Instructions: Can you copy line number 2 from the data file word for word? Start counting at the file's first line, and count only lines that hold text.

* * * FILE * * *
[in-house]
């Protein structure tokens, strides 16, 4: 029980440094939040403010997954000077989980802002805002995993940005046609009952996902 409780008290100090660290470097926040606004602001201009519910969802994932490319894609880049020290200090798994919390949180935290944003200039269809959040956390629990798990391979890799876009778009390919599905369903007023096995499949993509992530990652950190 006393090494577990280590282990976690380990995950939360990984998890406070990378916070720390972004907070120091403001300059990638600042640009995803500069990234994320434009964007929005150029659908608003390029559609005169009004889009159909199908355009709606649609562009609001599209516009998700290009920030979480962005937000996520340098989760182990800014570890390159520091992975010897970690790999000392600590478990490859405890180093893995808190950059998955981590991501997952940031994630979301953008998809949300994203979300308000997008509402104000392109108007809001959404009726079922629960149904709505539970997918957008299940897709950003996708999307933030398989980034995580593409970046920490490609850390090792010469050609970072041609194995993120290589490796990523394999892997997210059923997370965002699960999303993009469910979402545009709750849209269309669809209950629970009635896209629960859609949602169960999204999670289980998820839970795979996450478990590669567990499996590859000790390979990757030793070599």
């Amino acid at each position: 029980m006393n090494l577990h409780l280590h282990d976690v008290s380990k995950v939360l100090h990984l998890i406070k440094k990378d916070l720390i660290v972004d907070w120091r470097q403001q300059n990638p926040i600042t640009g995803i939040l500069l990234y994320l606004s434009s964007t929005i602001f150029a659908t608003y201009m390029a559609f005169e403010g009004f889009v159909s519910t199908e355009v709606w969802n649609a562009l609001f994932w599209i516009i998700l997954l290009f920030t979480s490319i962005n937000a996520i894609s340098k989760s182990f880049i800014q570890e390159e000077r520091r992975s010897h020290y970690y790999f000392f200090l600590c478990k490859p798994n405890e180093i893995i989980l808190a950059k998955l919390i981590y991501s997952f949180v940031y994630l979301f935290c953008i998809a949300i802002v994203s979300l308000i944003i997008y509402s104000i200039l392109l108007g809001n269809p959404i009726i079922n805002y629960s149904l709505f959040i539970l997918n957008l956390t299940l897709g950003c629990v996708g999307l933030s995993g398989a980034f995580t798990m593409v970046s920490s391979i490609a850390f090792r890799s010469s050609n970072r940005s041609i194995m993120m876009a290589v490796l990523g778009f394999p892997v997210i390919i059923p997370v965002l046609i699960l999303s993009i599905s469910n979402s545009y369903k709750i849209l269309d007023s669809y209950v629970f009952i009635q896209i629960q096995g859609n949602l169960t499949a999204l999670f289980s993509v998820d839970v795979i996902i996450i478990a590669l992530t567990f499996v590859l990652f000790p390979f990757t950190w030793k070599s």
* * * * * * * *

């Protein structure tokens, strides 16, 4: 029980440094939040403010997954000077989980802002805002995993940005046609009952996902 409780008290100090660290470097926040606004602001201009519910969802994932490319894609880049020290200090798994919390949180935290944003200039269809959040956390629990798990391979890799876009778009390919599905369903007023096995499949993509992530990652950190 006393090494577990280590282990976690380990995950939360990984998890406070990378916070720390972004907070120091403001300059990638600042640009995803500069990234994320434009964007929005150029659908608003390029559609005169009004889009159909199908355009709606649609562009609001599209516009998700290009920030979480962005937000996520340098989760182990800014570890390159520091992975010897970690790999000392600590478990490859405890180093893995808190950059998955981590991501997952940031994630979301953008998809949300994203979300308000997008509402104000392109108007809001959404009726079922629960149904709505539970997918957008299940897709950003996708999307933030398989980034995580593409970046920490490609850390090792010469050609970072041609194995993120290589490796990523394999892997997210059923997370965002699960999303993009469910979402545009709750849209269309669809209950629970009635896209629960859609949602169960999204999670289980998820839970795979996450478990590669567990499996590859000790390979990757030793070599």